I think that art expression is a basic psychological need, and I derive great satisfaction from oil painting. I also am studying for a master’s degree in neurology, and anticipate finishing it in 1997.

DO YOU ENJOY OUTDOOR SPORTS?

I enjoy quiet sports—cycling and sailing. Alec and I ride our bicycles regularly. Since we live in the country, we tour the back roads and villages close to the Centre.

Our 42-foot catamaran also affords us great pleasure. It is beautifully set up and we love to get away on the weekend or for a few days and enjoy the local coastal areas, especially the beautiful inland waterways around Sydney. Catamarans do not heel and have a different motion from keel boats. I was never comfortable on keel boats, but I love to sail “cats!”

WHAT ROLES DO YOU AND YOUR HUSBAND, DR. ALEC BURTON, PLAY AT YOUR CENTRE?

Our roles are reciprocal. One of our advantages is the diversity of our backgrounds, which enables us to satisfactorily complement one another. I must say that I like working with such a unique and knowledgeable professional as Alec, although we have our different approaches. Fortunately, we agree philosophically.

WHAT OTHER ACTIVITIES TAKE PLACE AT THE CENTRE?

Over the years, a number of interns have undergone certification for fasting supervision, by training at the clinic. Most of them have developed into fine professionals committed to the Hygienic philosophy.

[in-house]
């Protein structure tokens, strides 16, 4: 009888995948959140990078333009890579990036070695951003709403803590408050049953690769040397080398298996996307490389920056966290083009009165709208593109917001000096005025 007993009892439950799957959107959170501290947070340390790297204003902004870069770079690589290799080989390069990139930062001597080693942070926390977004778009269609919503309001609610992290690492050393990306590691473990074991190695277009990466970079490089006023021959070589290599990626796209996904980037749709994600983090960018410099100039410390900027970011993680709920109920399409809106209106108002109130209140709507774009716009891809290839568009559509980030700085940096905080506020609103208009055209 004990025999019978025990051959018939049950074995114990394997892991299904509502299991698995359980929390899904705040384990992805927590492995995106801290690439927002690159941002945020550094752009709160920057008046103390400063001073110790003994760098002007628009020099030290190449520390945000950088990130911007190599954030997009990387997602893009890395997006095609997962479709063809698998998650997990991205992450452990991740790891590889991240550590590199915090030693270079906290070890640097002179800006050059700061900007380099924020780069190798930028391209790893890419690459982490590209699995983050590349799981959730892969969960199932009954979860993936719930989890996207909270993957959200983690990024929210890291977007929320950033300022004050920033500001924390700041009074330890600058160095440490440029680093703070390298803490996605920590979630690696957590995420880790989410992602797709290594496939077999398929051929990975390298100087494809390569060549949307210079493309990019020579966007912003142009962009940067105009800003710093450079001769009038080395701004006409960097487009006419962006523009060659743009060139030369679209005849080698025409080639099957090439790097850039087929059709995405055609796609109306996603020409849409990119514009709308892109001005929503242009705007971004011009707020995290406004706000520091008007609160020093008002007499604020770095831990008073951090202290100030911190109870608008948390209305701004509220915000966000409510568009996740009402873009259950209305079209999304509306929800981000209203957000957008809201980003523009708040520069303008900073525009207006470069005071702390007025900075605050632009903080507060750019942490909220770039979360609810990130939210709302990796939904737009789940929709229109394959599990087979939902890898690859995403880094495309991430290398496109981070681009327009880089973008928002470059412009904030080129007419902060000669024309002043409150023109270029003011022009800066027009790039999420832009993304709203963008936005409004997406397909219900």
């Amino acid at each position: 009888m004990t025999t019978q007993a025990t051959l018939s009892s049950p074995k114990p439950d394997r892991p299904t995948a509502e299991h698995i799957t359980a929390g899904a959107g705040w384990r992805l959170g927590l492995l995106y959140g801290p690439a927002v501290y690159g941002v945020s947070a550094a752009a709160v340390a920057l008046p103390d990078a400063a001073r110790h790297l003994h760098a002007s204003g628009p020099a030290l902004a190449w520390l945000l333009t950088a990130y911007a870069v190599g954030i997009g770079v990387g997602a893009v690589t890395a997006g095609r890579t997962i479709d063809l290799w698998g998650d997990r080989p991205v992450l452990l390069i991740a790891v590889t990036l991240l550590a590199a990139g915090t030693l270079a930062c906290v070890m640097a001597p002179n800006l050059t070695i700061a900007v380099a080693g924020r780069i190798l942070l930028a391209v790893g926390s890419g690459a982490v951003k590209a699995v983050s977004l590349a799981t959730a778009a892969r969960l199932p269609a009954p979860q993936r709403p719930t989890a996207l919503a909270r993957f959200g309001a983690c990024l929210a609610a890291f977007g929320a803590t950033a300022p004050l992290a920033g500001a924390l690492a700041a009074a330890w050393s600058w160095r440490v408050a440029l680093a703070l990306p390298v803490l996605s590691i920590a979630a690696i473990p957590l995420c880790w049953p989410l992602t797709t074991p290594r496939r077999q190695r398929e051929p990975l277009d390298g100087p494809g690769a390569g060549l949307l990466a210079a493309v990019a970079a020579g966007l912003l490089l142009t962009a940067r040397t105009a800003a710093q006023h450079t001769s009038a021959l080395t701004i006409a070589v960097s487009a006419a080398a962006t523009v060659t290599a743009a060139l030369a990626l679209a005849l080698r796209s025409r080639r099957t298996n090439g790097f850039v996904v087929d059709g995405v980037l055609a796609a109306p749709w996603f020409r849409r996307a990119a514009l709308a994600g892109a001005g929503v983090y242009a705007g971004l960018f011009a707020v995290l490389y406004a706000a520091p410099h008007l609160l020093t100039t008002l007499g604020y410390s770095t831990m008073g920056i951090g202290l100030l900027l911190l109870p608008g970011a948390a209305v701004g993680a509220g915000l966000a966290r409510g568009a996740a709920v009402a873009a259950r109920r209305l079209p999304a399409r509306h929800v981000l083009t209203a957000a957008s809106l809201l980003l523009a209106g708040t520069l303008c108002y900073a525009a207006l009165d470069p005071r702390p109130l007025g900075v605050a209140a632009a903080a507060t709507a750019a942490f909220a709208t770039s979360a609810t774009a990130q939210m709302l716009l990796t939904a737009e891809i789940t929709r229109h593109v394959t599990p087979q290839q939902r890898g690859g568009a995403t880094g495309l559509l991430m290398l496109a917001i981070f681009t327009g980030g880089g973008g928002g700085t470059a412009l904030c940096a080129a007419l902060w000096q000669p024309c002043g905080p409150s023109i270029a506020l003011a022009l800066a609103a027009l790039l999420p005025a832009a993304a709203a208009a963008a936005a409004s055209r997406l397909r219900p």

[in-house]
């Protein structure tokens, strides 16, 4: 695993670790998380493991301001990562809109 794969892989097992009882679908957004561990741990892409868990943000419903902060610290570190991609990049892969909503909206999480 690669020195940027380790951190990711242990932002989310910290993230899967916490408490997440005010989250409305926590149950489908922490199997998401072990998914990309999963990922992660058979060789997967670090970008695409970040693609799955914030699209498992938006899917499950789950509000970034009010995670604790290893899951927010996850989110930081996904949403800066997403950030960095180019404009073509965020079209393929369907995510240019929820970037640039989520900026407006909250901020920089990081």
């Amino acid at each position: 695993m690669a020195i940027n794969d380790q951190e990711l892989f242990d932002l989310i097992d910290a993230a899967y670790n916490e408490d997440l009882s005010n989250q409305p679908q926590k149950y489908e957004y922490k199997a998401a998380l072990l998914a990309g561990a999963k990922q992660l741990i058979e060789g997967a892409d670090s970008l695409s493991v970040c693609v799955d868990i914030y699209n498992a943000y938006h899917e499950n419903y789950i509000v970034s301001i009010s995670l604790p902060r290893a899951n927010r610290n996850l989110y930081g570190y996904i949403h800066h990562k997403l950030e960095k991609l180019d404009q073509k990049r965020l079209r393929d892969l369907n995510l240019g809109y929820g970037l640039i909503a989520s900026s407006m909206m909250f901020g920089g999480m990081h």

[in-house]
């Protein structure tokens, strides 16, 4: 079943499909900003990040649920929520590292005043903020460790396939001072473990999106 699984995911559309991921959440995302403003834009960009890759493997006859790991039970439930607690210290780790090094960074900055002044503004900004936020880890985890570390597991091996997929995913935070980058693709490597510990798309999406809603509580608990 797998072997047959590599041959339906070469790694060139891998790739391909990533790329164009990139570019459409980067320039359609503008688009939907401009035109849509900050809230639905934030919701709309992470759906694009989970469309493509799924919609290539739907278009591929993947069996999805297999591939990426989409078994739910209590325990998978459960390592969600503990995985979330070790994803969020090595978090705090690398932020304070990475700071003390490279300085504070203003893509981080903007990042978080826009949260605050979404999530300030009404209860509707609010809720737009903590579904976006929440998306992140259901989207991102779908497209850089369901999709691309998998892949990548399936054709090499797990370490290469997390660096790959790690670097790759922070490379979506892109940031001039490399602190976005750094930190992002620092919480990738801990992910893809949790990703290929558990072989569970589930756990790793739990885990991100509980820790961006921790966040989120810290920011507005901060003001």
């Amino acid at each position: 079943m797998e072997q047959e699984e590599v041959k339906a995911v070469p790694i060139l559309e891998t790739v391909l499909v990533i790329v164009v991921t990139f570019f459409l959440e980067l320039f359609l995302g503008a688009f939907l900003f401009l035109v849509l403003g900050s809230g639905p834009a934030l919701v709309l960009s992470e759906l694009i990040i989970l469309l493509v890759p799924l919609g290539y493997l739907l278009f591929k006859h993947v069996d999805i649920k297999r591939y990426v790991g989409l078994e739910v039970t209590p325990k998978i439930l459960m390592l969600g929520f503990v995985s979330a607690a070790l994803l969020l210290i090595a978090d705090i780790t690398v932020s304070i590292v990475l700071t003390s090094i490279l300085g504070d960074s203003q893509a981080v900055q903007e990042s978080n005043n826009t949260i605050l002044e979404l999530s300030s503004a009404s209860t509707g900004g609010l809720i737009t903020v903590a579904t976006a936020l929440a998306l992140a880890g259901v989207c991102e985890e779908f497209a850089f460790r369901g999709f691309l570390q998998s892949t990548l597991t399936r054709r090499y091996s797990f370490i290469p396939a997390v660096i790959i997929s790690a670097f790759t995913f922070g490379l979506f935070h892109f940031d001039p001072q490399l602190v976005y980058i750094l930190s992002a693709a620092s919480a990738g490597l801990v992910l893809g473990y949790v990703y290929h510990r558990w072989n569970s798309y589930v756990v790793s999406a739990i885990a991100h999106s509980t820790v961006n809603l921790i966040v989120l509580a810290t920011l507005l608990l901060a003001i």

The Australian College of Hygiene also conducts a minimum two-year correspondence course compiled by Alec, which has proven to be extremely popular. And Arcadia Health Centre is the headquarters of the Australian Natural Hygiene Society, which Alec founded in 1961. This organization publishes a newsletter and conducts regular lectures and seminars with a wide public appeal.

WHAT ARE THE MAIN FEATURES OF THE ARCADIA HEALTH CENTRE?

The Centre is located 25 miles from Sydney. It was architecturally designed and built specifically for the purpose of an Hygienic institution, with expansive gardens, decks, and swimming pool, in a country setting conducive to Hygienic practice.

WHAT BASIC ADVICE CAN YOU OFFER TO A SICK PERSON WHO WISHES TO RECOVER HEALTH?

Obviously, this is a very involved and profound question, but one thing is paramount. The person must be prepared to change. This does not mean making a few petty reforms but a revolutionary change, not only in their way of life, but in their view of life. In addition, the person has to make the change so that avoiding the causes of their problems and securing their needs becomes the number one priority for the rest of their life. The change must become permanent.